From George Washington to George H.W. Bush: The history of presidential funerals

Former President George H.W. Bush died in his Houston home Friday, becoming the 39th American head of state to die since the country’s founding.

“First in war, first in peace, and first in the hearts of his countrymen,” eulogized Henry “Light-Horse Harry” Lee, father of Robert E. Lee, after George Washington died at his home, Mount Vernon, on Dec. 14, 1799. Lee was commissioned by Congress to pen the eulogy for the man who has been remembered as the “father of our country.”

Since Washington’s death, the loss of one of its former leaders has united America in a way few other events can. Americans tend to put political animosity aside and to momentarily forgive a president’s faults, to honor the fallen leader and to celebrate the shared history reflected in his time in office.

 

According to the National Library for the Study of George Washington at Mount Vernon, a 69-day period of public mourning followed Washington’s death. Congress resolved to wear black for the remainder of the session, published a presidential proclamation that called for people to wear black armbands for 30 days and planned a funeral in Philadelphia to remember Washington with a “solemn and august pageantry.”

Each president’s death since Washington has been commemorated with similar solemnity and pageantry, though the specifics and form of the memorial have evolved and varied according to the wishes of the president and his family. Still, a general framework for presidential funerals has formed over time.

Every president is asked to begin planning his own funeral service shortly after taking office, according to the White House Historical Association. The coordination for the event is handled by the Army Military District of Washington. They traditionally last for five days and include a procession to the Capitol where the fallen president lies in state before a funeral service.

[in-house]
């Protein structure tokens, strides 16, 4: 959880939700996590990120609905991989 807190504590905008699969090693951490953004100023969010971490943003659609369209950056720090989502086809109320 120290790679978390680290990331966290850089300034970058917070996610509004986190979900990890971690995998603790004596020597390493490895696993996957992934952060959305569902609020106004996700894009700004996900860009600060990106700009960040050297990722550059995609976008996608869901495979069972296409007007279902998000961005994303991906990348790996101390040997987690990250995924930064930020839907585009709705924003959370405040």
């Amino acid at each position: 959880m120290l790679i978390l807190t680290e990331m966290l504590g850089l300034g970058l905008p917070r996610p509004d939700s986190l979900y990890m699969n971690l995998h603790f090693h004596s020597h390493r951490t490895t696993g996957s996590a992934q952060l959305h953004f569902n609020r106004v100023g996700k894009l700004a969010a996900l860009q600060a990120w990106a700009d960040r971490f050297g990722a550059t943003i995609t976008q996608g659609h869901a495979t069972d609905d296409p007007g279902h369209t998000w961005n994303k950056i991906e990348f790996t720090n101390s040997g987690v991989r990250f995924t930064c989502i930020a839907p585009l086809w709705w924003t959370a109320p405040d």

Bush will become the 12th former president to lie in state in the Capitol Rotunda. Only two of them were given the honor in the 19th century – Abraham Lincoln and James Garfield, both of whom were assassinated (the first person ever to lie in state was Henry Clay, 13 years before Lincoln). Warren G. Harding was the first president who was not assassinated to lie in state. Two of the last nine presidents to die did not lie in state in the Capitol: Harry Truman and Richard Nixon.

A joint task force of almost 4,000 service members and civilians from all branches of the military will be putting Bush’s funeral plans into place. The Joint Task Force-National Capital Region also handled the state funerals for Gerald Ford, Ronald Reagan, Nixon, Lyndon B. Johnson, John F. Kennedy, Harry Truman and Dwight Eisenhower.

“We, the men and women of the Department of Defense, are honored and proud to support the Bush family and will do so with the utmost respect,” said Maj. Gen. Michael L. Howard, who heads the joint task force, in a statement. “This state funeral is a culmination of years of planning and rehearsal to ensure the support the military renders President Bush is nothing less than a first-class tribute.”

 

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